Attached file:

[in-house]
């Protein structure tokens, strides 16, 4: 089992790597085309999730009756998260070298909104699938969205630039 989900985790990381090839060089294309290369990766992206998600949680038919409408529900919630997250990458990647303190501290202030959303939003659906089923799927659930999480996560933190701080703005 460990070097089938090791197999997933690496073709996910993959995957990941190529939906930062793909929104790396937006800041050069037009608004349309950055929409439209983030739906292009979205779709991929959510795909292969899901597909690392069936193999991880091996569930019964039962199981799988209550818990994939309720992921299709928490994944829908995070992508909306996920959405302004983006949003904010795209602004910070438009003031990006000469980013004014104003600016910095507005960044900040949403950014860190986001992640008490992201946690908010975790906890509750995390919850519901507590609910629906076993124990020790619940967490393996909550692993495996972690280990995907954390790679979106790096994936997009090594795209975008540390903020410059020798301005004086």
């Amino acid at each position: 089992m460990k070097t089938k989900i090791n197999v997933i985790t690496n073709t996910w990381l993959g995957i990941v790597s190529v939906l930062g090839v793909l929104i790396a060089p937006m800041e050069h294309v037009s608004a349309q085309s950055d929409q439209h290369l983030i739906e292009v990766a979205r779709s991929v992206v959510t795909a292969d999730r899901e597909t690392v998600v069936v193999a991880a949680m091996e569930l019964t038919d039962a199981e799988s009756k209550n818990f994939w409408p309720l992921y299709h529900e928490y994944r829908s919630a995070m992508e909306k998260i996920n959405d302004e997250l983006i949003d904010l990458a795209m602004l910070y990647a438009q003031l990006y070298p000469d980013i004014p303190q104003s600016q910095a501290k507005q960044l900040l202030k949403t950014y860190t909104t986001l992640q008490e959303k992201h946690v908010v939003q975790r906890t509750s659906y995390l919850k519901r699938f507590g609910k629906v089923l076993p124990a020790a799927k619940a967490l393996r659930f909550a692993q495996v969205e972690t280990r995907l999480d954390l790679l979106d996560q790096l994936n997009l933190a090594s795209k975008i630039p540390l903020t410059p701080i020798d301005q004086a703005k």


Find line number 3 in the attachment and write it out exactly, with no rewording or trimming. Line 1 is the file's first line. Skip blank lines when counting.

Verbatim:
């Amino acid at each position: 089992m460990k070097t089938k989900i090791n197999v997933i985790t690496n073709t996910w990381l993959g995957i990941v790597s190529v939906l930062g090839v793909l929104i790396a060089p937006m800041e050069h294309v037009s608004a349309q085309s950055d929409q439209h290369l983030i739906e292009v990766a979205r779709s991929v992206v959510t795909a292969d999730r899901e597909t690392v998600v069936v193999a991880a949680m091996e569930l019964t038919d039962a199981e799988s009756k209550n818990f994939w409408p309720l992921y299709h529900e928490y994944r829908s919630a995070m992508e909306k998260i996920n959405d302004e997250l983006i949003d904010l990458a795209m602004l910070y990647a438009q003031l990006y070298p000469d980013i004014p303190q104003s600016q910095a501290k507005q960044l900040l202030k949403t950014y860190t909104t986001l992640q008490e959303k992201h946690v908010v939003q975790r906890t509750s659906y995390l919850k519901r699938f507590g609910k629906v089923l076993p124990a020790a799927k619940a967490l393996r659930f909550a692993q495996v969205e972690t280990r995907l999480d954390l790679l979106d996560q790096l994936n997009l933190a090594s795209k975008i630039p540390l903020t410059p701080i020798d301005q004086a703005k």